Case 2, continued

This 63-year-old female patient is less common than our 27-year-old; however, as discussed above, a significant portion of patient’s presenting with injuries from electric scooter use are NOT riders. Unfortunately given that many riders are riding scooters on sidewalks, pedestrians are at risk of injury. Additionally, the fact that there does not exist a clear docking location for the scooters puts pedestrians at risk of tripping or running into stationary scooters. Though these pedestrians are not themselves moving at significant speeds, they too are at risk of significant injury. The majority of data does not subdivide injuries of riders versus pedestrians; however, there is a case study of a pedestrian struck by an e-scooter’s handlebars, suffering an acute lumbar compression fracture requiring surgical intervention. [8]

Thus, for this patient, the injured pedestrian, it is just as important to be thorough. This includes all points mentioned above: a thorough history and physical exam with the understanding that the mechanism can indeed cause significant injury.

You find the above epidural hematoma, consult neurosurgery, and your 63-year-old female is admitted to the hospital for observation.

Take home points

  1. Patients may be both riders as well as pedestrians. Either type of these patients may have significant injury.
  2. Be sure to ask about helmet use, intoxication, and the mechanism of injury.
  3. The most common injuries are head injuries and injuries of the upper extremities and distal lower extremities.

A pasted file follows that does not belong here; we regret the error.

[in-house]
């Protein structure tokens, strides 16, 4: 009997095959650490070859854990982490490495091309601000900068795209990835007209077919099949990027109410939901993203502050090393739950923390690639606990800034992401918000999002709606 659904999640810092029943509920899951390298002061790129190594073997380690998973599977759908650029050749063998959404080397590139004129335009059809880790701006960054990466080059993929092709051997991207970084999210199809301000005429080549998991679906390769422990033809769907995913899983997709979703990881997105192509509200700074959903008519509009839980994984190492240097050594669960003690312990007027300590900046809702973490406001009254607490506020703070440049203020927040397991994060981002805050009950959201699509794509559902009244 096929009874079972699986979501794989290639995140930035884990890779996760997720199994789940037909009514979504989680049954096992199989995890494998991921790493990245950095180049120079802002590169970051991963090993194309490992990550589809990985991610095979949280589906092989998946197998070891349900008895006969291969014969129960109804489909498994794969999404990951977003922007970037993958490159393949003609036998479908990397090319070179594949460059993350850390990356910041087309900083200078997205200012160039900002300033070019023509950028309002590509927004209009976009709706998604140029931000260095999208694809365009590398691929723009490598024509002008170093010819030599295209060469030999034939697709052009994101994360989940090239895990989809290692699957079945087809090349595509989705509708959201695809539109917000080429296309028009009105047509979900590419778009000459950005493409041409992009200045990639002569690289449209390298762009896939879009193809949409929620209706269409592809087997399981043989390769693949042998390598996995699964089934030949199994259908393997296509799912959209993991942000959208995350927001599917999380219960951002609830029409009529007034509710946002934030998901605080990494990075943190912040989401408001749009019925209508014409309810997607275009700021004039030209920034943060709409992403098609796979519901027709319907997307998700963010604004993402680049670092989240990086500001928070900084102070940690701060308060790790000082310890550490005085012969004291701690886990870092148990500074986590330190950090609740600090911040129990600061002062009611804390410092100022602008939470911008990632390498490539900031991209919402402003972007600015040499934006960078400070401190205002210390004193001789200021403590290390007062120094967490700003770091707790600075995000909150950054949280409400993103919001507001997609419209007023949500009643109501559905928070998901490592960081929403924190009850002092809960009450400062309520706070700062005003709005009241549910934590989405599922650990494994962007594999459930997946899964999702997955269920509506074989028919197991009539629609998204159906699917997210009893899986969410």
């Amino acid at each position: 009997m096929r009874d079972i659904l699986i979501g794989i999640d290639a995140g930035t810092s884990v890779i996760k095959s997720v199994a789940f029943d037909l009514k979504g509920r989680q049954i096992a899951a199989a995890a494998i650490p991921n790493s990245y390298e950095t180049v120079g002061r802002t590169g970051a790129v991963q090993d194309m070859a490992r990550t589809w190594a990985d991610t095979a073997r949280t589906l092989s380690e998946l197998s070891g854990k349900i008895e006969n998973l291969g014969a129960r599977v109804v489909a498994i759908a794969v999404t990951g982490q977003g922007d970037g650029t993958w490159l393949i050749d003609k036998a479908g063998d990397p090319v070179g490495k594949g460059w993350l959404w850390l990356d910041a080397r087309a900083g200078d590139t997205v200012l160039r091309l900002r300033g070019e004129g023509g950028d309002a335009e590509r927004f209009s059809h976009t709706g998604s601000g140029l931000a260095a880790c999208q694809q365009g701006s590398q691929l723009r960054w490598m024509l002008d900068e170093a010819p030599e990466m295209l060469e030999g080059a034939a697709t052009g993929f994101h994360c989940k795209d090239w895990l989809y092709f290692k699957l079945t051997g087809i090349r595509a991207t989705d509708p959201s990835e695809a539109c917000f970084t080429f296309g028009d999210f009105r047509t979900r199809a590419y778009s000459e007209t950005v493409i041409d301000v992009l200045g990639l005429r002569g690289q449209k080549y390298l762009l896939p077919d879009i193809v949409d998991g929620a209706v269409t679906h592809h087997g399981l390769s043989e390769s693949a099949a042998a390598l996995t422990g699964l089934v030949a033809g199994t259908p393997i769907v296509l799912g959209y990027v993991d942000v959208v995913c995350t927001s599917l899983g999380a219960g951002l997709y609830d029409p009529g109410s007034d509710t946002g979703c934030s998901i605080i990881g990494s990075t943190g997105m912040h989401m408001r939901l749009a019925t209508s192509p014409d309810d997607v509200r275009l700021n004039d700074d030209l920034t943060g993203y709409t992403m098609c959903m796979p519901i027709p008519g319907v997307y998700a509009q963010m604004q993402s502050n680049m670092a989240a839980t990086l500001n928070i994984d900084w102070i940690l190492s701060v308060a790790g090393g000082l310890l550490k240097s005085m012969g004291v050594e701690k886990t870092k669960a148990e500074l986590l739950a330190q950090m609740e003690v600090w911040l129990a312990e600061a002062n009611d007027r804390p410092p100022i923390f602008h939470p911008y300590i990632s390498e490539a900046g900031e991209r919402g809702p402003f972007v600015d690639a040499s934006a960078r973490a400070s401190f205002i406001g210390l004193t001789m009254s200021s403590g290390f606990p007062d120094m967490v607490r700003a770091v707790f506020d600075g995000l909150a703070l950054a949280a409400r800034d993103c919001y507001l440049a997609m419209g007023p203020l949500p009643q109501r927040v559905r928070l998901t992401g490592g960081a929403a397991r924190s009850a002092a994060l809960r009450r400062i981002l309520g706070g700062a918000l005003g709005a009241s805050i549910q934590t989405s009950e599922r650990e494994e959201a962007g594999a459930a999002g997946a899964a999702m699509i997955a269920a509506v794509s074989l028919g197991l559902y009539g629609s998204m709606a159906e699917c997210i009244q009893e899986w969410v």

4. Do a thorough physical exam, and do not forget to expose the patient. Patients may require trauma activation.


References/Further Reading

  1. Aizpuru M, Farley K, Rojas J, Crawford R, Moore T, Wagner E. Motorized scooter injuries in the era of scooter-shares: A review of the national electronic surveillance system. The American Journal of Emergency Medicine. 2019;37:1133-1138.
  2. Badeau A, Carman C, Newman M, Steenblik J, Carlson M, Madsen T. Emergency department visits for electric scooter-related injuries after introduction of an urban rental program. The American Journal of Emergency Medicine. 2019 May 16. pii: S0735-6757(19)30297-9.doi: 10.1016/j.ajem.2019.05.003. [Epub ahead of print]
  3. Bresler A, Hanba C, Svider P, Carron M, Hsueh W, Paskhover B. Craniofacial injuries related to motorized scooter use: A rising epidemic. American Journal of Otolaryngology. 2019 May 20. pii: S0196-0709(19)30421-1. doi: 10.1016/j.amjoto.2019.05.023. [Epub ahead of print]
  4. Felton, R. 8 Deaths Now Tied to E-Scooters. Consumer Reports. Published June 03, 2019.
  5. Felton, R. E-Scooter Ride-Share Industry Leaves Injuries and Angered Cities in its Path. Consumer Reports. Published February 06, 2019.
  6. Felton, R. Safety Glitch Lets Some Shared Electric Scooters Exceed Local Speed Limits. Consumer Reports. Published June 07, 2019.
  7. Mayhew L, Bergin C. Impact of e‐scooter injuries on Emergency Department imaging. Journal of Medical Imaging and Radiation Oncology. 2019 Apr 11. doi: 10.1111/1754-9485.12889. [Epub ahead of print]
  8. Sikka N, Vila C, Stratton M, Ghassemi M, Pourmand A. Sharing the sidewalk: A case of E-scooter related pedestrian injury. The American Journal of Emergency Medicine. 2019 Jun 8. pii: S0735-6757(19)30394-8. doi: 10.1016/j.ajem.2019.06.017. [Epub ahead of print]
  9. Trivedi TK, Liu C, Antonio AL, Wheaton N, Kreger V, Yap A, Schriger D, Elmore J. Injuries associated with standing electric scooter use. JAMA Network Open. 2019; 2:
  10. Image courtesy of: Samir, Benoudina, MD, “Distal Third Radial Fracture”,
  11. Image courtesy of: Abdelmonem, MD, “Epidural Hematoma”.
  12. Image courtesy of Bird Facebook page:
  13. Image courtesy of Lime: